It was as great as I could have asked it to be. It started with me and my friends driving to the Hawthorne food carts—in my opinion, they’re some of the best. We immediately flocked to Herb’s Mac and Cheese, which was great to see, because it moved from its previous location and we thought we had lost it forever! I got my usual, mac and cheese with garlic, tomato, and mushroom. So good and so cheap! Some other great carts were there, including an ice cream one that served maple bacon ice cream!
I held off of the ice cream, though, because our next stop was Pix—a great pastry shop/cafe. It was a small place I had never been to, but it had a great ambiance and such good food! I got a mango mousse, but there were some great looking macaroons that I could not resist! The tea was great as well. It was all so perfect, and so Portland. I know that I won’t have nights like that back home, and I really cherished it.
My friends really made the night special, though. I feel like even after 8 short months we’re basically at the point where we can read each others’ minds. In a great way. I’m going to miss them so so much—most live in California, with some Midwest and East Coast scattered in there. Hopefully I’ll get to meet up with the East Coast girls at some point this summer! Four months will be too long to go without bein’ a goof with them!
This year has been great. I’m not sure what I expected college to be like, but I’ve loved my experience. There are going to be rough patches, moving away is a big transition, but they do not outweigh the great. I will always remember my Portland days and nights, milling about Powell’s, finding weird restaurants, blaring Destiny’s Child. I will cherish my Lewis & Clark memories forever, as cheesy as it may be. It’s true.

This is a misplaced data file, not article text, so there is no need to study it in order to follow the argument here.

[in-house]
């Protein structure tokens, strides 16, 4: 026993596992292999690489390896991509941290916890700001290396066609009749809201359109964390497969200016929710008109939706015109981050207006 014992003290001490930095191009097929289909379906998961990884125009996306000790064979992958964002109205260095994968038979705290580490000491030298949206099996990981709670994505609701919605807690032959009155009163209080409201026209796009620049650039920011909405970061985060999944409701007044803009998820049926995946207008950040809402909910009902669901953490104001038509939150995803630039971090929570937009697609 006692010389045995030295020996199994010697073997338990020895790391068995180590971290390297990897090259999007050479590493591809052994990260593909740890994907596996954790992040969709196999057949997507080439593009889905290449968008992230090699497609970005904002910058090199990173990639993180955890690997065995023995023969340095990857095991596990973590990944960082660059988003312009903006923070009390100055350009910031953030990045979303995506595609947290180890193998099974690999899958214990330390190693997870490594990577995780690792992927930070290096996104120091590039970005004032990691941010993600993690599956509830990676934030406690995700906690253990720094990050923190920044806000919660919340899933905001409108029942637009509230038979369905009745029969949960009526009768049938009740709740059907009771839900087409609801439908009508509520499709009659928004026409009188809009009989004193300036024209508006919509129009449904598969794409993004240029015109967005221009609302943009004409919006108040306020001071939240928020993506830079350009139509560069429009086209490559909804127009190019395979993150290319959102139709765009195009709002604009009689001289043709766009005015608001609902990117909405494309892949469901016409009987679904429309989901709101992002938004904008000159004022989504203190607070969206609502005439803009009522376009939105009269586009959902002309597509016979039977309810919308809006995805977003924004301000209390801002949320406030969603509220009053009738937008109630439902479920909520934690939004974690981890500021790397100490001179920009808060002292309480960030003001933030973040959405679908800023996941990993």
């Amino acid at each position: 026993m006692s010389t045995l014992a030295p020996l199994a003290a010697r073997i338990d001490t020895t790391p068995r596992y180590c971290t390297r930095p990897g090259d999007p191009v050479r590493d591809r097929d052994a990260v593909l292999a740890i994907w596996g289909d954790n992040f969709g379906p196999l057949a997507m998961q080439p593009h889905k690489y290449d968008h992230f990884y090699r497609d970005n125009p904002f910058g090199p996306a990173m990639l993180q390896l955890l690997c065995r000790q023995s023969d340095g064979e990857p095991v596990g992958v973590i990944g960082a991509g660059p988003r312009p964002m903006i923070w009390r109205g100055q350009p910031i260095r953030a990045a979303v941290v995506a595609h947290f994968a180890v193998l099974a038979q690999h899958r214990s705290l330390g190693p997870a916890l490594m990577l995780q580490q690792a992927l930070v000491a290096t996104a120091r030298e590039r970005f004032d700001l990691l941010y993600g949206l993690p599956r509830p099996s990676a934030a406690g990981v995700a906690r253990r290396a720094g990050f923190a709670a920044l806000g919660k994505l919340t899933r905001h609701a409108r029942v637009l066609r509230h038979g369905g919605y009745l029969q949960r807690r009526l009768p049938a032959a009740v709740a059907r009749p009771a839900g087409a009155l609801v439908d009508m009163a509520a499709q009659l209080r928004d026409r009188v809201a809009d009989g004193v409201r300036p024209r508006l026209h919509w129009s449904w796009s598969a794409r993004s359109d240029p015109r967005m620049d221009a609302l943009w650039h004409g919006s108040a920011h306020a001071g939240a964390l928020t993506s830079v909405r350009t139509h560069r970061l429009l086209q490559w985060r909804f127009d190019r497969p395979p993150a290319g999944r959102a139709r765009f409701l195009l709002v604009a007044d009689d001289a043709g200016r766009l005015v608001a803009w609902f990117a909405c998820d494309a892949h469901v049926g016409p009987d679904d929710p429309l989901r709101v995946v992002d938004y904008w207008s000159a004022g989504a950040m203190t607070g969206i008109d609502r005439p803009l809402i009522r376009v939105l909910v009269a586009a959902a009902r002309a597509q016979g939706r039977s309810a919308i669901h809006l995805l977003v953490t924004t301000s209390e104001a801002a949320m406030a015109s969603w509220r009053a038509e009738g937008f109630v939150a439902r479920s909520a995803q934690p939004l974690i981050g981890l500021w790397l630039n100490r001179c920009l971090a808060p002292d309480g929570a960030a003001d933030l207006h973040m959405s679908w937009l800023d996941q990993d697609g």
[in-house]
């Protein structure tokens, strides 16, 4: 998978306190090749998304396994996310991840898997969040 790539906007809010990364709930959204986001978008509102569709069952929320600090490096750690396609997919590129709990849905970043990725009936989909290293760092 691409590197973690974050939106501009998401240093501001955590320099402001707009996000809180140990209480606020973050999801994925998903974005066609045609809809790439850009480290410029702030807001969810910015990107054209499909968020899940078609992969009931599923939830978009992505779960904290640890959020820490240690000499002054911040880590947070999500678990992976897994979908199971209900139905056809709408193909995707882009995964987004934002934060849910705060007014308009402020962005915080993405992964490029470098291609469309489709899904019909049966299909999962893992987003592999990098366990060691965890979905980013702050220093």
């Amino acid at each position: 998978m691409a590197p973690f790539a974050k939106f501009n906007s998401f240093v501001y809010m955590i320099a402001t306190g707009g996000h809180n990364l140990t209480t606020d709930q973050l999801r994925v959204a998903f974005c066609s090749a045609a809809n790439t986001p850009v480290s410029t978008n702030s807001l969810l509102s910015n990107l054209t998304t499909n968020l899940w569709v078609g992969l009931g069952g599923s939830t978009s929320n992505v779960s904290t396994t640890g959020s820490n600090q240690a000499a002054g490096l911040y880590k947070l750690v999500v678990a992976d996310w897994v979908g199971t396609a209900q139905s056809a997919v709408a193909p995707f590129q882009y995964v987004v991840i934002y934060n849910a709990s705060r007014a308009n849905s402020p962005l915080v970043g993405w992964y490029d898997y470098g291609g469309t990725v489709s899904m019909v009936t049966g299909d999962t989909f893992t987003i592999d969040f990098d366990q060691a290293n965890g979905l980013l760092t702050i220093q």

I need to go to bed now, unfortunately, instead of hanging out until the late late hours. I leave at 5 in the morning tomorrow. Bright and early.
See you later Lewis & Clark. I’ll miss you more than I can say.
I stand by what I said about packing, I really do enjoy it, but THERE’S JUST SO MANY THINGS! I’m basically done now, and have moved all of my boxes. All there’s left are my suitcases. Unfortunately, my bedding is going to be taking up the majority of them.
Our room went from a warm red to a pale white in about three hours. Our posters and Christmas Lights made the whole room glow, but now it looks empty. Our coffee maker, hot water heater, speakers, maps—everything—gone. I’m getting flashbacks from moving in. I just want to cover the walls; they look sad and alone.
But the white is soothing, too. It feels clean. It feels like a transition. And it is. I cannot believe that my freshman year of college is over. It does not feel like it’s been an entire year since I decided where I wanted to spend these four years. Now there are only three left. That seems crazy.
I’ve heard upperclassmen say that time goes by faster every year. On May 3rd next year, will it feel like a year since the end of my freshman year? Will it feel like I’ve been out of high school in two years? Or will it feel like a couple of months?
Actually, I don’t want to focus on that! I just want to focus on packing, and on spending time with my friends. We’re going to the Hawthorne food carts tonight, which will be great! I plan on eating A LOT, since this will be my last fill of Portland food for a while. Then I think we’re going to try to watch a movie in the Platt Main Lounge—there’s a giant TV in there.
After that I can be sad about leaving. The walls and I will grieve together.